Lightning has killed 49 herds of cattle in a kraal of 90 animals in Ndiki area of Limulunga district in Western province.
This happened around 16 hours yesterday, lightning struck a kraal housing cattle belonging to Malebekwa Mbulai (91).
Mr. Mbulai, who was emotional charged said he wondered how lightning struck the animals that were under a tree which was however not affected at all.
He said the incident was strange considering the fact that the meat did not turn dark as usually is the case in lightning incidents.
The 91-year-old man said almost all the animals that died were oxen, which are used for transportation and ploughing.
He lamented that it will be difficult for him to till the land in the current farming season adding that many people in Ndiki area also depended on the same cattle for cultivating in their fields.
And an Environmental Health Technologist in Nangula, Humphrey Kankunga, who was at the scene after the incident, said the slain cattle could not be inspected in detail because animals that die in such a way were not safe for human consumption.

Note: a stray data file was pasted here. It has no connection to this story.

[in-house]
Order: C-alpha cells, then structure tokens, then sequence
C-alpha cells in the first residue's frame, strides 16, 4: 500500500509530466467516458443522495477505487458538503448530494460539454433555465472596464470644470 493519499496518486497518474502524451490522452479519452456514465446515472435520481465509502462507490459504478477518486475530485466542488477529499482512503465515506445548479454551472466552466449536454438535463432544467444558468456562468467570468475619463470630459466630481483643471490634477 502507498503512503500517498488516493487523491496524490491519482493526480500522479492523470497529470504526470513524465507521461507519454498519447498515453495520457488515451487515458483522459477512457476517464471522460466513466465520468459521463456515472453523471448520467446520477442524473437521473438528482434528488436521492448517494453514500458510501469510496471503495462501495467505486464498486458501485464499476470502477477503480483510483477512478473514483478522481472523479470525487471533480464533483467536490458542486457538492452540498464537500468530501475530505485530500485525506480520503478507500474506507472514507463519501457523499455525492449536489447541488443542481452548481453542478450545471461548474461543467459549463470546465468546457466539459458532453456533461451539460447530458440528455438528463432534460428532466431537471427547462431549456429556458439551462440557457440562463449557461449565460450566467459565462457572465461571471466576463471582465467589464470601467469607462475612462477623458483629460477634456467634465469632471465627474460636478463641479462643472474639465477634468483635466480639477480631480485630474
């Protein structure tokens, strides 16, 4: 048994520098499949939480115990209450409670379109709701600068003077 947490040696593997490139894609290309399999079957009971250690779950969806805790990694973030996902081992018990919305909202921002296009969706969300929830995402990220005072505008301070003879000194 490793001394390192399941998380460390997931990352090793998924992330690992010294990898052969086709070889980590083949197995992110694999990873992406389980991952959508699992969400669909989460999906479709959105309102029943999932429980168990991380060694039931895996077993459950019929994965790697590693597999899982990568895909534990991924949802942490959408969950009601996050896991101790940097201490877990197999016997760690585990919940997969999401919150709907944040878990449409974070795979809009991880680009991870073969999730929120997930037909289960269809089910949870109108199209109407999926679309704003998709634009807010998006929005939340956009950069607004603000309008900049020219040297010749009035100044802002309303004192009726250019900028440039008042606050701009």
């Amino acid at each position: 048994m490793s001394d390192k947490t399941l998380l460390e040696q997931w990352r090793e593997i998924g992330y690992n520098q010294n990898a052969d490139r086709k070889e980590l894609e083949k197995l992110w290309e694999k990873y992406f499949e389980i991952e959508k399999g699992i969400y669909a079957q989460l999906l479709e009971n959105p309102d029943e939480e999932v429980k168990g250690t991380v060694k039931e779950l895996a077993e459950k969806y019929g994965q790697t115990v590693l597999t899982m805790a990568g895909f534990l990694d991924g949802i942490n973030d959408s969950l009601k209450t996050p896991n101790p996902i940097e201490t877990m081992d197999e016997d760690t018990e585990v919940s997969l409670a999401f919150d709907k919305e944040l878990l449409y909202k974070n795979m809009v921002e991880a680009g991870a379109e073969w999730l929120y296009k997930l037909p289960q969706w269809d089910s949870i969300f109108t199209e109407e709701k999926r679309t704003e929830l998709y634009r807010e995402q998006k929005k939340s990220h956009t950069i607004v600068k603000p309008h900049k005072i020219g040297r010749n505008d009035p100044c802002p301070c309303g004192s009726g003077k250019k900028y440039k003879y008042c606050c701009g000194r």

He explained that cattle, which are killed by lightning, have imperfect bleeding because the throat is only cut after the animals have already died.
Mr. Kankunga, who is also Nangula Rural Health Centre Officer-In-Charge, said two of the cattle which died belonged to the rural health centre and Ndiki safe motherhood action group (SMAG)
When asked if there was a way livestock farmers could avoid such unfortunate incidences in future, Mr. Kankunga said nothing could be done because lightning was natural occurrence.
Lightning is a naturally occurring electrostatic discharge during which two electrically charged regions in the atmosphere or ground temporarily equalize themselves, causing the instantaneous release of as much as one gigajoule of energy.